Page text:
Monthly Archives: September 2007

The python logging module is much better than print statements

A while back, I swore off using adding print statements to my code while debugging. I forced myself to use the python debugger to see values inside my code. I’m really glad I did it. Now I’m comfortable with all those cute single-letter commands that remind me of gdb. The pdb module and the command-line pdb.py script are both good friends now.

However, every once in a while, I find myself lapsing back into cramming a bunch of print statements into my code because they’re just so easy. Sometimes I don’t want to walk through my code using breakpoints. I just need to know a simple value when the script runs.

The bad thing is when I write in a bunch of print statements, then debug the problem, then comment out or remove all those print statements, then run into a slightly different bug later., and find myself adding in all those print statements again.

So I’m forcing myself to use logging in every script I do, no matter how trivial it is, so I can get comfortable with the python standard library logging module. So far, I’m really happy with it.

I’ll start with a script that uses print statements and revise it a few times and show off how logging is a better solution. Here is the original script, where I use print statements to watch what happens:

# This is a.py

def g():
    1 / 0

def f():
    print "inside f!"
    try:
        g()
    except Exception, ex:
        print "Something awful happened!"
    print "Finishing f!"

if __name__ == "__main__":  f()

Running the script yields this output:

$ python a.py
inside f!
Something awful happened!
Finishing f!

It turns out that rewriting that script to use logging instead just ain’t that hard:

# This is b.py.

import logging

# Log everything, and send it to stderr.
logging.basicConfig(level=logging.DEBUG)

def g():
    1/0

def f():
    logging.debug("Inside f!")
    try:
        g()
    except Exception, ex:
        logging.exception("Something awful happened!")
    logging.debug("Finishing f!")

if __name__ == "__main__":
    f()

And here is the output:

$ python b.py
DEBUG 2007-09-18 23:30:19,912 debug 1327 Inside f!
ERROR 2007-09-18 23:30:19,913 error 1294 Something awful happened!
Traceback (most recent call last):
  File "b.py", line 22, in f
    g()
  File "b.py", line 14, in g
    1/0
ZeroDivisionError: integer division or modulo by zero
DEBUG 2007-09-18 23:30:19,915 debug 1327 Finishing f!

Note how we got that pretty view of the traceback when we used the exception method. Doing that with prints wouldn’t be very much fun.

So, at the cost of a few extra lines, we got something pretty close to print statements, which also gives us better views of tracebacks.

But that’s really just the tip of the iceberg. This is the same script written again, but I’m defining a custom logger object, and I’m using a more detailed format:

# This is c.py
import logging

# Make a global logging object.
x = logging.getLogger("logfun")
x.setLevel(logging.DEBUG)
h = logging.StreamHandler()
f = logging.Formatter("%(levelname)s %(asctime)s %(funcName)s %(lineno)d %(message)s")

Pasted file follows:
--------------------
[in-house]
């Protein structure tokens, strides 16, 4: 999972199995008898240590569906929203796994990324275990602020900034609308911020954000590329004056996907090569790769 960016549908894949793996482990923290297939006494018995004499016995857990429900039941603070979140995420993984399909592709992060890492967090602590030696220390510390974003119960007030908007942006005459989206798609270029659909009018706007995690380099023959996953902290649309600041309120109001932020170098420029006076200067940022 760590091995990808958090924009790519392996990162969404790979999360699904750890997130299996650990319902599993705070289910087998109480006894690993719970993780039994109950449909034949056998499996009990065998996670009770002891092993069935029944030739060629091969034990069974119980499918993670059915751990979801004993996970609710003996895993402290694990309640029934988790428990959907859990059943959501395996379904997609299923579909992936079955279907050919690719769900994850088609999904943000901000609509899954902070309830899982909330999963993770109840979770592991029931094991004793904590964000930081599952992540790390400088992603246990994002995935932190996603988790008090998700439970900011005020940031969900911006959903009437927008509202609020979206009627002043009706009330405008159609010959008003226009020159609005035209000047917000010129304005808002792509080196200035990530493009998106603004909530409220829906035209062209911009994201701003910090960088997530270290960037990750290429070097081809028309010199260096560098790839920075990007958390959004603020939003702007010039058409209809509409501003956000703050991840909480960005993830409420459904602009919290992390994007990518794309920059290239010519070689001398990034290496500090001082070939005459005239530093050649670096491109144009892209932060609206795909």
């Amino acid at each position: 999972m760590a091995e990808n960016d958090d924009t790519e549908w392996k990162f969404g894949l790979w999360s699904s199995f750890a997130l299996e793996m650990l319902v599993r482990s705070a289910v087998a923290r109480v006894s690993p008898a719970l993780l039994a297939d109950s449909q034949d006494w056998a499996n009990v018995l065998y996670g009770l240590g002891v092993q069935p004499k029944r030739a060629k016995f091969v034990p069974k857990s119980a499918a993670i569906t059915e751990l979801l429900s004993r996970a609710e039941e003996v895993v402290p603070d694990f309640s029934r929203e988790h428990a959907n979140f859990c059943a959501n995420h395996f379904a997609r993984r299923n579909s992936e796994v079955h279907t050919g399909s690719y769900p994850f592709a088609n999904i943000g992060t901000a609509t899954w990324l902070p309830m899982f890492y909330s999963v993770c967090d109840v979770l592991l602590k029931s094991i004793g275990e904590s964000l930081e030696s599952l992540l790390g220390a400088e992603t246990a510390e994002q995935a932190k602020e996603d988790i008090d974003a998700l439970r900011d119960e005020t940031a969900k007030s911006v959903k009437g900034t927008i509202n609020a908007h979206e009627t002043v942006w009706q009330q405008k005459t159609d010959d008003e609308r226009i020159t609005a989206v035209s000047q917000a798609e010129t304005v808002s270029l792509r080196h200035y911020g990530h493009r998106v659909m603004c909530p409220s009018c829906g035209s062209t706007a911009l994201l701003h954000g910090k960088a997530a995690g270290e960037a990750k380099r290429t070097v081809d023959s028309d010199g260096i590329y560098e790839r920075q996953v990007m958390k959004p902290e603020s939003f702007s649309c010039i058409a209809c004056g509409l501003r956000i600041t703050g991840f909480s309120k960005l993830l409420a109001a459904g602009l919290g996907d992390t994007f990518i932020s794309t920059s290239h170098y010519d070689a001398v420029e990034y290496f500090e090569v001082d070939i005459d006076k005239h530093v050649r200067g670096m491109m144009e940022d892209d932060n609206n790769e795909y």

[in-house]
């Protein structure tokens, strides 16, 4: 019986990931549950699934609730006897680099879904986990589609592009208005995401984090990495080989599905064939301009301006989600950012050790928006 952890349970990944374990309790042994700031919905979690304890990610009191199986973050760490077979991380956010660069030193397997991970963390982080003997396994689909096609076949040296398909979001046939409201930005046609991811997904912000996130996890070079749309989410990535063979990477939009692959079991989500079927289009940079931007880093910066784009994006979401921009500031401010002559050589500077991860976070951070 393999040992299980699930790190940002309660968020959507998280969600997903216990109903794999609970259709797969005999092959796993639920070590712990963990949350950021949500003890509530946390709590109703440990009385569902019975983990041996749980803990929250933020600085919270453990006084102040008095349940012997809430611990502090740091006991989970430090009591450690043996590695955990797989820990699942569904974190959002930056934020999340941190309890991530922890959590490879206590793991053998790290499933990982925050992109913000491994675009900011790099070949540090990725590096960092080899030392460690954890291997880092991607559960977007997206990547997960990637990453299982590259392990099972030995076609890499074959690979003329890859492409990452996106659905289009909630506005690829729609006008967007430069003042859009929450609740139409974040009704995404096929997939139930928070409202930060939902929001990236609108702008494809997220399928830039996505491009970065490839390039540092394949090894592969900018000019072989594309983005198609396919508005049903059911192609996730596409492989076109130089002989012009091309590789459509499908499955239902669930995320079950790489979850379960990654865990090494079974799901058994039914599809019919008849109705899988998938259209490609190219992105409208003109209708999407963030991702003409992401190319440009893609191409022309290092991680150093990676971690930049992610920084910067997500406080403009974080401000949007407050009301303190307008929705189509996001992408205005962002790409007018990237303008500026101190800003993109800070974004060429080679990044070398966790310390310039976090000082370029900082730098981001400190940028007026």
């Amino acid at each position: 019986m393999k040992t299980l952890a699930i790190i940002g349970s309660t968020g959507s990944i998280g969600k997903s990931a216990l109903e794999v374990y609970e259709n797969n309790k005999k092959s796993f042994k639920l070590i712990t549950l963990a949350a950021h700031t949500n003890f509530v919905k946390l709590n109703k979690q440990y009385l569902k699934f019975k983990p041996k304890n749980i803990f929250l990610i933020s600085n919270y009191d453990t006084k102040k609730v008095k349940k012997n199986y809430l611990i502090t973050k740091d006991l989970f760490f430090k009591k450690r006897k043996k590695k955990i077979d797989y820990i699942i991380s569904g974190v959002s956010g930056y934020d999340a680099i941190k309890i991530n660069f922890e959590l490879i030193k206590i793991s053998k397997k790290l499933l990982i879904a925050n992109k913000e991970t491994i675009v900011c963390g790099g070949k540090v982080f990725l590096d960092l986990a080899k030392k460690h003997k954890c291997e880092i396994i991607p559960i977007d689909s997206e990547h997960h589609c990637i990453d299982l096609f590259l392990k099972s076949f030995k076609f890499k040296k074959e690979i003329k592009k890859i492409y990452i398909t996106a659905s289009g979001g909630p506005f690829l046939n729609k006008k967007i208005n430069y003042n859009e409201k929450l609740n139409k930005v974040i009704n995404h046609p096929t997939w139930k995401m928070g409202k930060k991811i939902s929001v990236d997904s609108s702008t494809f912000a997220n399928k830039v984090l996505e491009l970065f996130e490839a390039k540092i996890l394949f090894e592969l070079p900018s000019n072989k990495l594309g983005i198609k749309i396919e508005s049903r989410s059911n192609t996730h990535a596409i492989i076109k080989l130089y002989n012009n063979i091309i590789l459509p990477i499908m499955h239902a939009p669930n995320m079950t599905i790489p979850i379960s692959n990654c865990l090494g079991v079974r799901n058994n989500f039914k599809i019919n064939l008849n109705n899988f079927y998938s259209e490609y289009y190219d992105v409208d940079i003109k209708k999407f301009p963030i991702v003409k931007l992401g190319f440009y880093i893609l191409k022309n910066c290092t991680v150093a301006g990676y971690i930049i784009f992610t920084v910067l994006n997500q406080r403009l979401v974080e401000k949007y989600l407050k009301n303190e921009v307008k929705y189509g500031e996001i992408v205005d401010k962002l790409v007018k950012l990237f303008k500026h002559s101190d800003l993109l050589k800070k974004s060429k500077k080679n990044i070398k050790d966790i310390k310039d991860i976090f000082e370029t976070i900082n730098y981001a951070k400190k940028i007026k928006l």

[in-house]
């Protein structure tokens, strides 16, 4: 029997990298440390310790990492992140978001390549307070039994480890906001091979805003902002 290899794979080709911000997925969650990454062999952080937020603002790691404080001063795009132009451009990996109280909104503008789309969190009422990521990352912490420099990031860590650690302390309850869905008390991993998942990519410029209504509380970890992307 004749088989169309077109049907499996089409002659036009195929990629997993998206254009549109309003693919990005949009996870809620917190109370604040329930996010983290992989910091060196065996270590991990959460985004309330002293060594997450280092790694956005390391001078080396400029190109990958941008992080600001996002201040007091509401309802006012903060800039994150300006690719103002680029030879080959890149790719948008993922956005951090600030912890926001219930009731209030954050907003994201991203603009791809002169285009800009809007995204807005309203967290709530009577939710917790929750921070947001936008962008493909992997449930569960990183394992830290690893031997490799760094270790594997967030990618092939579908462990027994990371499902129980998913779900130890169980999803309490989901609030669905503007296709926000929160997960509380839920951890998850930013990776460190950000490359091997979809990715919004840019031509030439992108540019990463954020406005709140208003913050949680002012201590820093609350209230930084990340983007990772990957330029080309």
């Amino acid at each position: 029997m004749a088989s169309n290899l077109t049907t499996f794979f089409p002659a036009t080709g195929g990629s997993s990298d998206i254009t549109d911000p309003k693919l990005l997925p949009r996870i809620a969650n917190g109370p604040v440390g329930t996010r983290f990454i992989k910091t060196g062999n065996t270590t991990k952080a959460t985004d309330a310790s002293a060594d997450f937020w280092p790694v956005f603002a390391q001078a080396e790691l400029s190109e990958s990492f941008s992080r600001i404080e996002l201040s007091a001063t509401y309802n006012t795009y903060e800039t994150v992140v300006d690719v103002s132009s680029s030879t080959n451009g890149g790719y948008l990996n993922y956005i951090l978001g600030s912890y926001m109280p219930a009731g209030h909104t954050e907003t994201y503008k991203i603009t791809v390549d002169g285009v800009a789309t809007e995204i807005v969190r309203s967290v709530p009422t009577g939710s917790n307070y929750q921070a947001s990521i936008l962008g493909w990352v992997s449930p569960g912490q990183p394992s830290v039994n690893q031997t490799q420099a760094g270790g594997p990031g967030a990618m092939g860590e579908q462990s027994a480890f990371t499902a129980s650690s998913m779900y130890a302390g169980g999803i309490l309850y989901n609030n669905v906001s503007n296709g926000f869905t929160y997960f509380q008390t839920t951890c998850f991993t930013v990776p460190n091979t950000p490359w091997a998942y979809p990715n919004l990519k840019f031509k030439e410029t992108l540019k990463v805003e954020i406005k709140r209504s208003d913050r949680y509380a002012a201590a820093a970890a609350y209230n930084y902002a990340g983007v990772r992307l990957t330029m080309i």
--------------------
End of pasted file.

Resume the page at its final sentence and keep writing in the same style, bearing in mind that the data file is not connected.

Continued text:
h.setFormatter(f)
x.addHandler(h)

def g():

    1/0

def f():

    logfun = logging.getLogger("logfun")

    logfun.debug("Inside f!")

    try:

        g()

    except Exception, ex:

        logfun.exception("Something awful happened!")

    logfun.debug("Finishing f!")

if __name__ == "__main__":
    f()

And the output:

$ python c.py
DEBUG 2007-09-18 23:32:27,157 f 23 Inside f!
ERROR 2007-09-18 23:32:27,158 exception 1021 Something awful happened!
Traceback (most recent call last):
  File "c.py", line 27, in f
    g()
  File "c.py", line 17, in g
    1/0
ZeroDivisionError: integer division or modulo by zero
DEBUG 2007-09-18 23:32:27,159 f 33 Finishing f!

Now I will change how the script handles the different types of log messages. Debug messages will go to a text file, and error messages will be emailed to me so that I am forced to pay attention to them.

# This is d.py
import logging, logging.handlers

# Make a global logging object.
x = logging.getLogger("logfun")
x.setLevel(logging.DEBUG)

# This handler writes everything to a file.
h1 = logging.FileHandler("/var/log/myapp.log")
f = logging.Formatter("%(levelname)s %(asctime)s %(funcName)s %(lineno)d %(message)s")
h1.setFormatter(f)
h1.setLevel(logging.DEBUG)
x.addHandler(h1)

# This handler emails me anything that is an error or worse.
h2 = logging.handlers.SMTPHandler('localhost', 'logger@tplus1.com', ['matt@tplus1.com'], 'ERROR log')
h2.setLevel(logging.ERROR)
h2.setFormatter(f)
x.addHandler(h2)

def g():

    1/0

def f():

    logfun = logging.getLogger("logfun")

    logfun.debug("Inside f!")

    try:

        g()

    except Exception, ex:

        logfun.exception("Something awful happened!")

    logfun.debug("Finishing f!")

if __name__ == "__main__":
    f()

Lots of really great handlers exist in the logging.handlers module. You can log by sending HTTP gets or posts, you can send UDP packets, you can write to a local file, etc.

Finally, I’d like to point out that Mike Pirnat has some excellent slides (in PDF format) on logging using the standard python library here.

Habits killed my cell phone

Every day, I pour a mug of coffee, drop my son off at day care, then drive across town to work. I have about a half-hour commute, which is plenty of time to finish that coffee.

Then on the way home, every day, I put my laptop bag in the back seat, plug my cell phone into the car charger, and put the cell phone into the empty coffee mug in the arm rest.

So, yesterday, I took the day off. I still dropped my son off at day care. Then I did not do a drive across town. I met a friend on the east side.

Then at the end of the day when I left to pick up my son, I went through the same routine. Then, when I got home, I retrieved the cell phone from the mug and that is when I realized that my cell phone had spent the last twenty minutes bathing in eight-hour-old coffee.

May it rest in peace.

A few neat night spots in Cleveland Heights and remarks on UFC 76

Watched UFC 76 last night with my friend at Jonny Malloy’s in Coventry. Malloy’s is a big old movie theatre with a bar in the back. It vaguely reminded me of the Alamo Drafthouse in Austin — but instead of playing hipster art-house movies and indie slasher flicks, they play UFC fights.